Ford opts to slow F-150 Lightning EV production, not lower price

Ford is reducing planned production volumes of the F-150 Lightning electric pickup truck by half next year, Automotive News reported Monday, citing a memo addressed to suppliers.

According to the memo, Ford has told suppliers to prepare for average volume of around 1,600 Lightnings per week at the Rouge Electric Vehicle Center in Dearborn, Michigan, starting in January. Ford previously discussed volume of 3,200 trucks per week and an annual target of 150,000 trucks, Automotive News noted.

The memo stated “changing market demand” as the reason. Ford has declined to comment regarding this report.

Pre-production Ford F-150 Lightning – Rouge Electric Vehicle Center

However, this may be an indication that Ford has simply reached the maximum for high-sticker-price versions of its F-150 Lightning—as the company ramped up prices and then lowered them only somewhat this past summer.

Prices on the Lightning remain far higher than Ford promised at launch, just 18 months ago. The summer price cut brought the base price down to $51,990, but Ford originally said the least-expensive versions of the Lightning would cost closer to $40,000. It could of course spur more interest by lowering the price.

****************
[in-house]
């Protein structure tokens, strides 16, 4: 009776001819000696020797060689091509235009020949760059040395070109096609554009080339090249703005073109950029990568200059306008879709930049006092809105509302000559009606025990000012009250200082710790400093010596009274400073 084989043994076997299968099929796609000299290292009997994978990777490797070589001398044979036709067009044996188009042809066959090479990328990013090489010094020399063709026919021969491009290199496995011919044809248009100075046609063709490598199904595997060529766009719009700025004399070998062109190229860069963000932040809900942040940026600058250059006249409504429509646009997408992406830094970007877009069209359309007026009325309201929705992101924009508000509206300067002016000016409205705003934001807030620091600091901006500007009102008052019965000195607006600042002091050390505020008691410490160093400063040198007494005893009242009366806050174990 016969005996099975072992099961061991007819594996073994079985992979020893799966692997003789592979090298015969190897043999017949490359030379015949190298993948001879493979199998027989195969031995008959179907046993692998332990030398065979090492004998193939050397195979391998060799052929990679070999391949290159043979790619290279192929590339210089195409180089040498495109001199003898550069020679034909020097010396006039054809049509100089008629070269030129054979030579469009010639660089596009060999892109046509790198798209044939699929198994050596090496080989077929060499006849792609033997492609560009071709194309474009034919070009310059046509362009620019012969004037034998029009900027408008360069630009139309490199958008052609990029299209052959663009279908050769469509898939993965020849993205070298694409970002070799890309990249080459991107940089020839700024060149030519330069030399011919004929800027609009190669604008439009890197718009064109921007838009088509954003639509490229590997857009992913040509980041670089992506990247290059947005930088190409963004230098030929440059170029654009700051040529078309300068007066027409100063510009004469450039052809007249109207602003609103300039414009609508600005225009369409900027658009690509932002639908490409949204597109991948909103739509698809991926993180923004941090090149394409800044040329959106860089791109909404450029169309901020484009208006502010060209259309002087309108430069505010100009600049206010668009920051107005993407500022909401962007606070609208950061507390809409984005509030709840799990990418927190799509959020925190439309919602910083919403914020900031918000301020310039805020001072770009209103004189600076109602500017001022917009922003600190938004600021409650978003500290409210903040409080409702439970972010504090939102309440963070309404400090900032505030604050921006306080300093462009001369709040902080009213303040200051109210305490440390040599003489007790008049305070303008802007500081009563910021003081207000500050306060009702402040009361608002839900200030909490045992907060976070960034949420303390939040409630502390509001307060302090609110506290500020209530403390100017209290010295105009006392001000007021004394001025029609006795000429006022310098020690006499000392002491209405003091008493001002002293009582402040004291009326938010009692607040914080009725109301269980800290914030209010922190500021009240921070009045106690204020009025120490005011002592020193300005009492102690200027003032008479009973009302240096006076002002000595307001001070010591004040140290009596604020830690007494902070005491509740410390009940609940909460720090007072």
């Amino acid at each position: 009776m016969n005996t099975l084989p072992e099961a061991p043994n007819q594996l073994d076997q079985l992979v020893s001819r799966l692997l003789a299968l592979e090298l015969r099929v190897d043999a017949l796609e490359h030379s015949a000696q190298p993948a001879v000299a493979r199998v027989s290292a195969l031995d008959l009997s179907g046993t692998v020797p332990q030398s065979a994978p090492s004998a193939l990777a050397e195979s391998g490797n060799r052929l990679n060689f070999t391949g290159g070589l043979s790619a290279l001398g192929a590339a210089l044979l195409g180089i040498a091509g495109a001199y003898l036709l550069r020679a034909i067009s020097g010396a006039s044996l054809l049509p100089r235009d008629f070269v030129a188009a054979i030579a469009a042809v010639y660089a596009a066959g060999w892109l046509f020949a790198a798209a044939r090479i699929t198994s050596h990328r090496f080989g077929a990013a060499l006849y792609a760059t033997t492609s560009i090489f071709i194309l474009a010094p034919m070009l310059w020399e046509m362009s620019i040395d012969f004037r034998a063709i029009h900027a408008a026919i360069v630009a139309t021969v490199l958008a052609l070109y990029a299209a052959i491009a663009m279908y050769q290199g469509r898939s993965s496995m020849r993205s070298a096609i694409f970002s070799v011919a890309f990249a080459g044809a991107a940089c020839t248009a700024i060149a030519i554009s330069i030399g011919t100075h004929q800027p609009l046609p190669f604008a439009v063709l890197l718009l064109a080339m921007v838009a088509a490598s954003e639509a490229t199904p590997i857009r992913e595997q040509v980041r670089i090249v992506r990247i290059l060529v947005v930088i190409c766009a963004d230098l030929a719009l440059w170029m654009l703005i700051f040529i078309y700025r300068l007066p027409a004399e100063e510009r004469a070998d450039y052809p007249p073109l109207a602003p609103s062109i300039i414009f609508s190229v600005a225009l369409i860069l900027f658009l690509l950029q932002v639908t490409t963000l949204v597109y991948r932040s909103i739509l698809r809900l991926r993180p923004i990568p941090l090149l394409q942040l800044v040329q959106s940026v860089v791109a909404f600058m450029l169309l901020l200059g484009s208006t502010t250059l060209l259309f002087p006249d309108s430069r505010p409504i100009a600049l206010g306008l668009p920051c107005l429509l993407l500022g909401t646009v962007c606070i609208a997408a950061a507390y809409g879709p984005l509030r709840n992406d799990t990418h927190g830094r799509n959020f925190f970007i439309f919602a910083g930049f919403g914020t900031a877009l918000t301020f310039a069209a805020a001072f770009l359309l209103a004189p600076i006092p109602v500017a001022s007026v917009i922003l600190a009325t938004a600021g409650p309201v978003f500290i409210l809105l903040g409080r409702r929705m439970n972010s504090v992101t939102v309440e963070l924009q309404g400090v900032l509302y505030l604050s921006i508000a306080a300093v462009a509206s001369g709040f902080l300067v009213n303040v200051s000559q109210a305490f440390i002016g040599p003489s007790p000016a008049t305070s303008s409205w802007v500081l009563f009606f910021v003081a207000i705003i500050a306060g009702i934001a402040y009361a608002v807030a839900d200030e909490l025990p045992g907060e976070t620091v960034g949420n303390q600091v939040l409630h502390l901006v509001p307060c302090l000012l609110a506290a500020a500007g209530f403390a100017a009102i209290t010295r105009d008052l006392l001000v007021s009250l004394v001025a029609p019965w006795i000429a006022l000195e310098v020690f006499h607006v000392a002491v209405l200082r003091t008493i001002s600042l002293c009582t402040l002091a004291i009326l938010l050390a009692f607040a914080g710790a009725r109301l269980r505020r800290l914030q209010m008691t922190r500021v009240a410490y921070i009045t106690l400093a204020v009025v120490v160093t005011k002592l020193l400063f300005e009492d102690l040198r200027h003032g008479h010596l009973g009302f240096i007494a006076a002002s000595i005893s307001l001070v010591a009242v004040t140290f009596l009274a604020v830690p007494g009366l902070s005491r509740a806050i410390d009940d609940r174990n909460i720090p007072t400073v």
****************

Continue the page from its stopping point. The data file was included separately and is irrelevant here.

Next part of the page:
The first signs of trouble came this summer, when Ford lowered its 2023 EV production targets, pointing to cost. In recent months, Ford has paused (and then resumed at a lesser scale) its Michigan LFP battery factory touted as the key for affordable EVs. And it delayed one of two Kentucky battery plants that had been due to supply next-generation EVs.

Pre-production Ford F-150 Lightning - Rouge Electric Vehicle Center

Pre-production Ford F-150 Lightning – Rouge Electric Vehicle Center

CEO Jim Farley suggested last year that he anticipated an EV price war and industry consolidation. And earlier this year he suggested that EV price parity with gasoline vehicles might not arrive until 2030.

In addition to uncertainty around manufacturing costs and vehicle prices, as well as other electric trucks like the Rivian R1T and even the Tesla Cybertruck stealing a bit of the spotlight, Ford’s hype over the F-150 Lightning’s replacement might also be a factor. Farley has teased the company’s upcoming 2025 electric pickup—which, unlike the Lightning, will be based on a dedicated EV platform—as the “Millennium Falcon of trucks.”